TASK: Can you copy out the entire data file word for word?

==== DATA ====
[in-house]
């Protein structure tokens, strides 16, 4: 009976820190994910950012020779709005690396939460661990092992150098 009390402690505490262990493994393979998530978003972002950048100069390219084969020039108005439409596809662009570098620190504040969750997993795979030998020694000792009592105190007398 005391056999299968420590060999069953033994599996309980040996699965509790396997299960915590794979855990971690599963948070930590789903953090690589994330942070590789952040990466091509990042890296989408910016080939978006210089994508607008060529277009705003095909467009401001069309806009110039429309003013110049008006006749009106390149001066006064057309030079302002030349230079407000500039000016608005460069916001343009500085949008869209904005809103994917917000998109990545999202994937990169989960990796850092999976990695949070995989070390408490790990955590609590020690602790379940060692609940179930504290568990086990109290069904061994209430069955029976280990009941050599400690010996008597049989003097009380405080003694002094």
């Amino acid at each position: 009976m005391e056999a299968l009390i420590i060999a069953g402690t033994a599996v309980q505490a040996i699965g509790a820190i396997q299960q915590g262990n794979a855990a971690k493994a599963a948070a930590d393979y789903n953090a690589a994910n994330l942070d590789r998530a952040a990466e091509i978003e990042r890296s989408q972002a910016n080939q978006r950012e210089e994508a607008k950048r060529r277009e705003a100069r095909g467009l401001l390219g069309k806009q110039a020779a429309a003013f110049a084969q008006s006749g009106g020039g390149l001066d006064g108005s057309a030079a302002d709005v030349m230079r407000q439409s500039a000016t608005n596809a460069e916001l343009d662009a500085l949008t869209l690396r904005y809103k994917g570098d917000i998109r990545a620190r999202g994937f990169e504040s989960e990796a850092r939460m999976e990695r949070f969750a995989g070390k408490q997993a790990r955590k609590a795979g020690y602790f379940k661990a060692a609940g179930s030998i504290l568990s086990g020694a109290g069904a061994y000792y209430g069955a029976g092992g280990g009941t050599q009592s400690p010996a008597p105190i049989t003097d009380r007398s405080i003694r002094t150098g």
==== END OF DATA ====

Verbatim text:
[in-house]
């Protein structure tokens, strides 16, 4: 009976820190994910950012020779709005690396939460661990092992150098 009390402690505490262990493994393979998530978003972002950048100069390219084969020039108005439409596809662009570098620190504040969750997993795979030998020694000792009592105190007398 005391056999299968420590060999069953033994599996309980040996699965509790396997299960915590794979855990971690599963948070930590789903953090690589994330942070590789952040990466091509990042890296989408910016080939978006210089994508607008060529277009705003095909467009401001069309806009110039429309003013110049008006006749009106390149001066006064057309030079302002030349230079407000500039000016608005460069916001343009500085949008869209904005809103994917917000998109990545999202994937990169989960990796850092999976990695949070995989070390408490790990955590609590020690602790379940060692609940179930504290568990086990109290069904061994209430069955029976280990009941050599400690010996008597049989003097009380405080003694002094």
């Amino acid at each position: 009976m005391e056999a299968l009390i420590i060999a069953g402690t033994a599996v309980q505490a040996i699965g509790a820190i396997q299960q915590g262990n794979a855990a971690k493994a599963a948070a930590d393979y789903n953090a690589a994910n994330l942070d590789r998530a952040a990466e091509i978003e990042r890296s989408q972002a910016n080939q978006r950012e210089e994508a607008k950048r060529r277009e705003a100069r095909g467009l401001l390219g069309k806009q110039a020779a429309a003013f110049a084969q008006s006749g009106g020039g390149l001066d006064g108005s057309a030079a302002d709005v030349m230079r407000q439409s500039a000016t608005n596809a460069e916001l343009d662009a500085l949008t869209l690396r904005y809103k994917g570098d917000i998109r990545a620190r999202g994937f990169e504040s989960e990796a850092r939460m999976e990695r949070f969750a995989g070390k408490q997993a790990r955590k609590a795979g020690y602790f379940k661990a060692a609940g179930s030998i504290l568990s086990g020694a109290g069904a061994y000792y209430g069955a029976g092992g280990g009941t050599q009592s400690p010996a008597p105190i049989t003097d009380r007398s405080i003694r002094t150098g």